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Friday, 31 January, 2003, 00:13 GMT
Al-Qaeda 'was making dirty bomb'
Merseyside decontamination unit
Government says its evidence proves dirty bomb threat

British officials have presented evidence which they claim shows that al-Qaeda had been trying to assemble radioactive material to build a so-called dirty bomb.

They have shown the BBC previously undisclosed material backing up their claim.

It includes secret intelligence from agents sent by Britain into al-Qaeda training camps in Afghanistan.

Posing as recruits, they blended in and reported back.

Herat
Al-Qaeda has built a lab in Herat

They revealed that Osama Bin Laden's weapons programme was further on than anyone thought.

British officials said on Thursday Bin Laden now had gained the expertise and possibly the materials to build a crude radioactive bomb.

The government says evidence suggests that by 1999, Bin Laden's priority was to develop a weapon of mass destruction.

He had acquired radioactive isotopes from the Taleban to do this, officials said, adding that development work on the "dirty bomb" had been going on in a nuclear laboratory in the Afghan city of Herat.

Evidence 'credible'

The government even has al-Qaeda training manuals which detail how to use a dirty bomb to maximum effect.

For a second opinion, the BBC showed some of the material to an expert on al-Qaeda.

"I think this is genuine," said Dr Mustafa Alani, of the Royal United Service Institute.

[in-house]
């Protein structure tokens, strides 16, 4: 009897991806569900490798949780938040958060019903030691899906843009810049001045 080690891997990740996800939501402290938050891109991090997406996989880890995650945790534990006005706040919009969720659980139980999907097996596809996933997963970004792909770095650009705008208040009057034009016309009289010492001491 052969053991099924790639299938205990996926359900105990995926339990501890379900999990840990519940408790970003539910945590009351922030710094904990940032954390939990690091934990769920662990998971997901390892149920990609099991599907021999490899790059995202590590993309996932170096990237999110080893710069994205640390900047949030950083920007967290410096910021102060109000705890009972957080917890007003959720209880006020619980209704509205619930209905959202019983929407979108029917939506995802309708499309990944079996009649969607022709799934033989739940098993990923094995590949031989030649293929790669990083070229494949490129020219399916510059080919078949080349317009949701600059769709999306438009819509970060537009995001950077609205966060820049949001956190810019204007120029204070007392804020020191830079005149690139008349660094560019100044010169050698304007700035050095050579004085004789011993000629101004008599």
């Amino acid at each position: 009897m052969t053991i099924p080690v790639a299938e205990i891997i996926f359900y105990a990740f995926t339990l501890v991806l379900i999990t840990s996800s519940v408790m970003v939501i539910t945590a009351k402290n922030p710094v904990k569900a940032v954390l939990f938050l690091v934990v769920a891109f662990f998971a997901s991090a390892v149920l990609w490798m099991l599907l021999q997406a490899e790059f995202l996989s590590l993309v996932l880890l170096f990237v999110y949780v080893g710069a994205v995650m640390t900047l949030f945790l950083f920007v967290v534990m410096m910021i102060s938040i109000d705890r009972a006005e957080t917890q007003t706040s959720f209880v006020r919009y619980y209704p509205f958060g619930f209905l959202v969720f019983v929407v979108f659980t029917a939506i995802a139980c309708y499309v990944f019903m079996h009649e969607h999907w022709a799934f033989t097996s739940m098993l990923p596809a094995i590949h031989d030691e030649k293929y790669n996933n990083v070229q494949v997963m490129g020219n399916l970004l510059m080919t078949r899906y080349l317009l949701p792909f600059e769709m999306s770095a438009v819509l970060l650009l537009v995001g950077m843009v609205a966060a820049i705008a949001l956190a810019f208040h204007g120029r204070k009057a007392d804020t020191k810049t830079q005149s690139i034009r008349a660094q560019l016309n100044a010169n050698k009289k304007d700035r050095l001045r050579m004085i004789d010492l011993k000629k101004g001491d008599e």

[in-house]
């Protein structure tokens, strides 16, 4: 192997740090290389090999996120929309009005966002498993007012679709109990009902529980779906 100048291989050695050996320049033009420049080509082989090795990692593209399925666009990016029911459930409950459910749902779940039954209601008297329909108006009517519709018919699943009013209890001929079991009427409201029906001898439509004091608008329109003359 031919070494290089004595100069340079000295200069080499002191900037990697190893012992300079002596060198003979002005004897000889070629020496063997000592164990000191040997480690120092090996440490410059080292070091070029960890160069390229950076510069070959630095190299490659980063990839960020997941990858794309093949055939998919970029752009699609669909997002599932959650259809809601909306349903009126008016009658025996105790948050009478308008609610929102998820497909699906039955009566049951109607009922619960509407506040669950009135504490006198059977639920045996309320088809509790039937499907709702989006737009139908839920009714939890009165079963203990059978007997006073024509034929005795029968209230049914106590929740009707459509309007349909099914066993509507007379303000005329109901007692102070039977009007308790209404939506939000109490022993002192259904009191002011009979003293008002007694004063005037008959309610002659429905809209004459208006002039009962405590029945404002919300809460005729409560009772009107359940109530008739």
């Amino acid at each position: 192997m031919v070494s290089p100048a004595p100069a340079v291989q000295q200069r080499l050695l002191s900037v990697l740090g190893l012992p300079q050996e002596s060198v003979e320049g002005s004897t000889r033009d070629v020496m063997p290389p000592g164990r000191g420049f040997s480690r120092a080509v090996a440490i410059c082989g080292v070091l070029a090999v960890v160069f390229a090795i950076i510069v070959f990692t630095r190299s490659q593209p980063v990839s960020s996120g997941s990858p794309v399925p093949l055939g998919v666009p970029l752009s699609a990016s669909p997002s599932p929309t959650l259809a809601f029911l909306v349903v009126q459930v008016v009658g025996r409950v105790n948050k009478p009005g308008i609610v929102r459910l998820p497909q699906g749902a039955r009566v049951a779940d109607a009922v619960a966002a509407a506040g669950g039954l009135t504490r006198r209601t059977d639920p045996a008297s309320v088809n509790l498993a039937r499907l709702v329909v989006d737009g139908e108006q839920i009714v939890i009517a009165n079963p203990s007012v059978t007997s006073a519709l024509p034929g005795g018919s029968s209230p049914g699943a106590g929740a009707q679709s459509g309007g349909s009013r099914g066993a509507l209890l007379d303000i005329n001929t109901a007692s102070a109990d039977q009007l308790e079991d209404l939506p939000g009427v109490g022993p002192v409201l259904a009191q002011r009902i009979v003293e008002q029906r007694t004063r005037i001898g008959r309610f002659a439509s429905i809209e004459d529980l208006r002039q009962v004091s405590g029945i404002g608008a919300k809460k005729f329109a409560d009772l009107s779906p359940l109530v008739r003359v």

From nuclear weapons the threat is very, very slim

Gary Samore
"It is credible. This is proof that al-Qaeda put a lot of effort into collecting information and educating other members of the organisation.

"It is possible to produce this sort of weapon."

British military personnel worked with intelligence officers to gather material which was taken to Porton Down defence research centre in Wiltshire.

Their conclusion was that al-Qaeda had a small dirty bomb but probably not a full blown nuclear device.

"From nuclear weapons the threat is very, very slim," said Gary Samore, a former US National Security Council member.

Prof Paul Wilkinson
Prof Wilkinson says chemical attack is possible
To create one, he said, al-Qaeda would have needed to obtain weapons grade nuclear material - a difficult prospect.

"On the other hand, the threat of a dirty bomb or radiological bomb, is much more plausible," he added.

British officials say the "bomb" has never been recovered but at least one leading al-Qaeda weapons expert from Herat is still at large.

Why the British government would release such top secret information has been questioned by some commentators in the Arabic world.

Abdel Bari Atwan, the editor of Al Quds al Arabi, said it was an attempt to revive fears in Britain and the US about 11 September.

"They would like to prove their point that there are links between Saddam Hussein and al-Qaeda," he said.


Key stories

European probe

Background

IN DEPTH
See also:

01 Nov 02 | England
30 Oct 02 | Politics
09 Sep 02 | Americas
03 Jul 02 | Politics
08 Nov 02 | Politics
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